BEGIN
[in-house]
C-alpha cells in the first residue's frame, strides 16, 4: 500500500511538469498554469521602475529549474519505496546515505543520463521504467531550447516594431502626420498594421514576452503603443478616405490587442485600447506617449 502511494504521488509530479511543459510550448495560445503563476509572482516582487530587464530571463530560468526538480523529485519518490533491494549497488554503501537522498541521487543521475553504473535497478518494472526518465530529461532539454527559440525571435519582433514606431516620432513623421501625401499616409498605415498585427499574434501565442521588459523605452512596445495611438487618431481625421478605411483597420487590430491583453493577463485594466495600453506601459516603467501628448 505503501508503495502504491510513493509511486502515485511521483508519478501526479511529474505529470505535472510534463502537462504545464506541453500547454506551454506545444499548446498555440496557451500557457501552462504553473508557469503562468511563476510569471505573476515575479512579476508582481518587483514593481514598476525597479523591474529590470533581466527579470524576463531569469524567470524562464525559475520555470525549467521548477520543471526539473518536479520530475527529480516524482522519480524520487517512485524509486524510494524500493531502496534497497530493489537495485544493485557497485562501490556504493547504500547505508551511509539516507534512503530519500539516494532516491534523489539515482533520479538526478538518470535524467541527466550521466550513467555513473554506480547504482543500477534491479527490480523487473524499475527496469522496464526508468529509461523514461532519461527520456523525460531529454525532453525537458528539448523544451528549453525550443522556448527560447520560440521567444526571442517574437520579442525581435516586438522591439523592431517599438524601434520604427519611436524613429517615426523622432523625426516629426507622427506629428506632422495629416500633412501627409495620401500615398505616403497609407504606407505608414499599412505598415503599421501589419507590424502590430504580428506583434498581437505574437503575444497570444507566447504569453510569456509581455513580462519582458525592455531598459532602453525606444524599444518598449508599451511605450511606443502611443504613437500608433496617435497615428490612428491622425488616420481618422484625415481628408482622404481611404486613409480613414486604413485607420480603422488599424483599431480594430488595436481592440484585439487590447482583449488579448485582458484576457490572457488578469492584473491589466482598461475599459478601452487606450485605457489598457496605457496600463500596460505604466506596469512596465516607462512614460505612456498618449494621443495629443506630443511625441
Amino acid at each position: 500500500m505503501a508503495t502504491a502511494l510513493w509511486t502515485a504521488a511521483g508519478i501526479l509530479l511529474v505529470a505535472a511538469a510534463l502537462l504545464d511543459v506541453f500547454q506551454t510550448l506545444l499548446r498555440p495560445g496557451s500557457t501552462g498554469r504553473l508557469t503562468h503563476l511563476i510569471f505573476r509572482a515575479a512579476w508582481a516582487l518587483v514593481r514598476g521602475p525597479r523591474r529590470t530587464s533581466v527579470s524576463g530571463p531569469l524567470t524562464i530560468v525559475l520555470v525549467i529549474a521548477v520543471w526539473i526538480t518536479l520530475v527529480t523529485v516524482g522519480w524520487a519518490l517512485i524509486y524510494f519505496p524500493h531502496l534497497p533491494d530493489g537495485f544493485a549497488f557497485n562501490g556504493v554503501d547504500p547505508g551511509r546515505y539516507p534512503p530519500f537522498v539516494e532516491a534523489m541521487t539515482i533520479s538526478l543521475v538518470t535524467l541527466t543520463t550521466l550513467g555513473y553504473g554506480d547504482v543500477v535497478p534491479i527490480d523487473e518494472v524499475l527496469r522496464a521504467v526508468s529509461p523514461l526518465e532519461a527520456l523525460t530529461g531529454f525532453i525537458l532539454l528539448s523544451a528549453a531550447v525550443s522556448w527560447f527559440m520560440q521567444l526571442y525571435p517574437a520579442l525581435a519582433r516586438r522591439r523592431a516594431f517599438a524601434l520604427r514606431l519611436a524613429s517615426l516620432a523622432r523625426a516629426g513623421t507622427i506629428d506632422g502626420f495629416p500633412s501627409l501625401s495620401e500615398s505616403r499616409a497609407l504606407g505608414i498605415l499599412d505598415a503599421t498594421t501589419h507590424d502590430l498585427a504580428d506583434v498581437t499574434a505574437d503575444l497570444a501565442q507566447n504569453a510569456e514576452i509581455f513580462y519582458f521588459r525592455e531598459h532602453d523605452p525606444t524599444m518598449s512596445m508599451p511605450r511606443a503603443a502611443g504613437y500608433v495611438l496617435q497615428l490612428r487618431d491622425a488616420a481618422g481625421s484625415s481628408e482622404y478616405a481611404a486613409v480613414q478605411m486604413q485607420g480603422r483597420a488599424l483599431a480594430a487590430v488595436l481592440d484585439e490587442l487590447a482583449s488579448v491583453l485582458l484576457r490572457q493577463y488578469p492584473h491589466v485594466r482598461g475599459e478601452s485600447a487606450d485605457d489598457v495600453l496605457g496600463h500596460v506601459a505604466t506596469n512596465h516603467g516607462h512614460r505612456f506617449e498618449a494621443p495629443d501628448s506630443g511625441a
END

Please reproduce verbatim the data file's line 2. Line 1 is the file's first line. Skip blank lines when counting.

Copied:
C-alpha cells in the first residue's frame, strides 16, 4: 500500500511538469498554469521602475529549474519505496546515505543520463521504467531550447516594431502626420498594421514576452503603443478616405490587442485600447506617449 502511494504521488509530479511543459510550448495560445503563476509572482516582487530587464530571463530560468526538480523529485519518490533491494549497488554503501537522498541521487543521475553504473535497478518494472526518465530529461532539454527559440525571435519582433514606431516620432513623421501625401499616409498605415498585427499574434501565442521588459523605452512596445495611438487618431481625421478605411483597420487590430491583453493577463485594466495600453506601459516603467501628448 505503501508503495502504491510513493509511486502515485511521483508519478501526479511529474505529470505535472510534463502537462504545464506541453500547454506551454506545444499548446498555440496557451500557457501552462504553473508557469503562468511563476510569471505573476515575479512579476508582481518587483514593481514598476525597479523591474529590470533581466527579470524576463531569469524567470524562464525559475520555470525549467521548477520543471526539473518536479520530475527529480516524482522519480524520487517512485524509486524510494524500493531502496534497497530493489537495485544493485557497485562501490556504493547504500547505508551511509539516507534512503530519500539516494532516491534523489539515482533520479538526478538518470535524467541527466550521466550513467555513473554506480547504482543500477534491479527490480523487473524499475527496469522496464526508468529509461523514461532519461527520456523525460531529454525532453525537458528539448523544451528549453525550443522556448527560447520560440521567444526571442517574437520579442525581435516586438522591439523592431517599438524601434520604427519611436524613429517615426523622432523625426516629426507622427506629428506632422495629416500633412501627409495620401500615398505616403497609407504606407505608414499599412505598415503599421501589419507590424502590430504580428506583434498581437505574437503575444497570444507566447504569453510569456509581455513580462519582458525592455531598459532602453525606444524599444518598449508599451511605450511606443502611443504613437500608433496617435497615428490612428491622425488616420481618422484625415481628408482622404481611404486613409480613414486604413485607420480603422488599424483599431480594430488595436481592440484585439487590447482583449488579448485582458484576457490572457488578469492584473491589466482598461475599459478601452487606450485605457489598457496605457496600463500596460505604466506596469512596465516607462512614460505612456498618449494621443495629443506630443511625441